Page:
In the second scheme, between April and July 2008, real estate agent Nsane Phanuel Ligate conspired with Carmen Johnson and others in a similar mortgage fraud scheme involving two properties in Baltimore, resulting in losses to HUD and the lender of $352,091.58.
Tibakweitira co-conspirators Flavia Makundi, age 43, of Severn Park, Maryland, Ayoub Luziga, age 36, of Bowie, Maryland, Raymond Abraham, age 48, of Silver Spring, Maryland, Mokorya Cosmas Wambura, age 42, of Takoma Park, Maryland, Abdallah Suleiman Kitwara, age 44, of Bowie, Maryland, pleaded guilty to their roles in the first scheme. Luziga was sentenced to 21 months in prison and ordered to pay restitution of $999,726. Kitwara was sentenced to 15 months in prison and ordered to pay $290,954 in restitution. Abraham was sentenced to 33 months in prison and ordered to pay $999,726 in restitution. Makundi was sentenced to time served. Annika Boas, age 37, of Mount Rainier, Maryland, was convicted after trial. Boas was sentenced to 27 months in prison and ordered to pay restitution of $511,147.
Ligate co-conspirators Cane Mwihava, age 44, of Bowie, Maryland, Larry Johnson, age 58, of Capital Heights, and Gladyness Silaa, age 36, of Bowie, Maryland also pleaded guilty to their roles in the second mortgage fraud scheme. Larry Johnson was sentenced to eight months in prison consecutive to the current sentence he is serving on an unrelated case and ordered to pay restitution of $352,091. Silaa was sentenced to six months home detention and ordered to pay $378,602 in restitution. Mwihava was sentenced to six months home detention and ordered to pay $352,091 in restitution.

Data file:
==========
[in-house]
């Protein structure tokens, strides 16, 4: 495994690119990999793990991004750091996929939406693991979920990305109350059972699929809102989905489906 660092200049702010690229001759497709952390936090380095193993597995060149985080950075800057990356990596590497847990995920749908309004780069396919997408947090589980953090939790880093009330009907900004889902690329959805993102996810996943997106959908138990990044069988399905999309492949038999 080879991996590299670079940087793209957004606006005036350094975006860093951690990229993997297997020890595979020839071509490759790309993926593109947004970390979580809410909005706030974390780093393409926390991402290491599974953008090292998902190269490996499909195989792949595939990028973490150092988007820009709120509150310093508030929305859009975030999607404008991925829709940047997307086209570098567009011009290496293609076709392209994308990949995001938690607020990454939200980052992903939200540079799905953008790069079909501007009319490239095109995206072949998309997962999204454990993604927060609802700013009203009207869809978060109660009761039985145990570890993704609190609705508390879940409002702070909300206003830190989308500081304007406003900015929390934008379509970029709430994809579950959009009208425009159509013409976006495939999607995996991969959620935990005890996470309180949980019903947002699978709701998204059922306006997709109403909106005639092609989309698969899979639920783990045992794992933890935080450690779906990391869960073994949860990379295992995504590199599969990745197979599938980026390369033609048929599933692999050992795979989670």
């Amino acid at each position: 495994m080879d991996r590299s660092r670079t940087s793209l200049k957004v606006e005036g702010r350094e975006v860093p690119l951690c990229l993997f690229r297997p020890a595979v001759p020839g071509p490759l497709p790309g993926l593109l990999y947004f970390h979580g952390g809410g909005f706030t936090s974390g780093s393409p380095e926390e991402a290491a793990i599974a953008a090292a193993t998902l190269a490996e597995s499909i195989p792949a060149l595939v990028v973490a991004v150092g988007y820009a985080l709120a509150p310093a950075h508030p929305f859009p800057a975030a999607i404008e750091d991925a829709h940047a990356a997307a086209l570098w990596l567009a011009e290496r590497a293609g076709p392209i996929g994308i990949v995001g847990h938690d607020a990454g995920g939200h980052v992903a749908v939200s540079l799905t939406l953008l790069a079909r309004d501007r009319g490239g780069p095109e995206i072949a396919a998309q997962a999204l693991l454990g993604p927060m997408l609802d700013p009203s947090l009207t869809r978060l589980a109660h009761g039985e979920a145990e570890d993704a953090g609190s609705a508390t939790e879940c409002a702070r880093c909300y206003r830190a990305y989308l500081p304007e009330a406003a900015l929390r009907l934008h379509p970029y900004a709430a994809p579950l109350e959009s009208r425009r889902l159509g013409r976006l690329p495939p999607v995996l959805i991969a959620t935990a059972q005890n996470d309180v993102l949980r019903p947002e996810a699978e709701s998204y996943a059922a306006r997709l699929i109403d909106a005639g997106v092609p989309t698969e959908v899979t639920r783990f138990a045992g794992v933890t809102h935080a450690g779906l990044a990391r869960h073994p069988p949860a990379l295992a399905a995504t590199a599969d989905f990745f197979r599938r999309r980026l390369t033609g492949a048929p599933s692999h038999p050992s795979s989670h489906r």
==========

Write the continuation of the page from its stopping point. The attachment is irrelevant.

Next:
Carmen Johnson, age 48, of Gambrills, Maryland, was convicted after trial for her participation in both schemes. Johnson is scheduled to be sentenced on June 3, 2015 at 10:00 a.m.
The Maryland Mortgage Fraud Task Force was established to unify the agencies that regulate and investigate mortgage fraud and promote the early detection, identification, prevention and prosecution of mortgage fraud schemes. This case, as well as other cases brought by members of the Task Force, demonstrates the commitment of law enforcement agencies to protect consumers from fraud and promote the integrity of the credit markets. Information about mortgage fraud prosecutions is available http://www.justice.gov/usao/md/priorities_financialfraud.html.
Today’s announcement is part of efforts underway by President Obama’s Financial Fraud Enforcement Task Force (FFETF) which was created in November 2009 to wage an aggressive, coordinated and proactive effort to investigate and prosecute financial crimes. With more than 20 federal agencies, 94 U.S. Attorneys’ offices and state and local partners, it’s the broadest coalition of law enforcement, investigatory and regulatory agencies ever assembled to combat fraud. Since its formation, the task force has made great strides in facilitating increased investigation and prosecution of financial crimes; enhancing coordination and cooperation among federal, state and local authorities; addressing discrimination in the lending and financial markets and conducting outreach to the public, victims, financial institutions and other organizations. Over the past three fiscal years, the Justice Department has filed more than 10,000 financial fraud cases against nearly 15,000 defendants including more than 2,700 mortgage fraud defendants. For more information on the task force, visit www.stopfraud.gov.
United States Attorney Rod J. Rosenstein praised HUD-OIG, FHFA-OIG, Treasury OIG, U.S. Secret Service and HSI Baltimore for their work in the investigation. Mr. Rosenstein thanked Assistant U.S. Attorney Kristi N. O’Malley and Special Assistant U.S. Attorney Kevin Di Gregory, Investigative Counsel for the Federal Housing Finance Agency Inspector General, who prosecuted the case.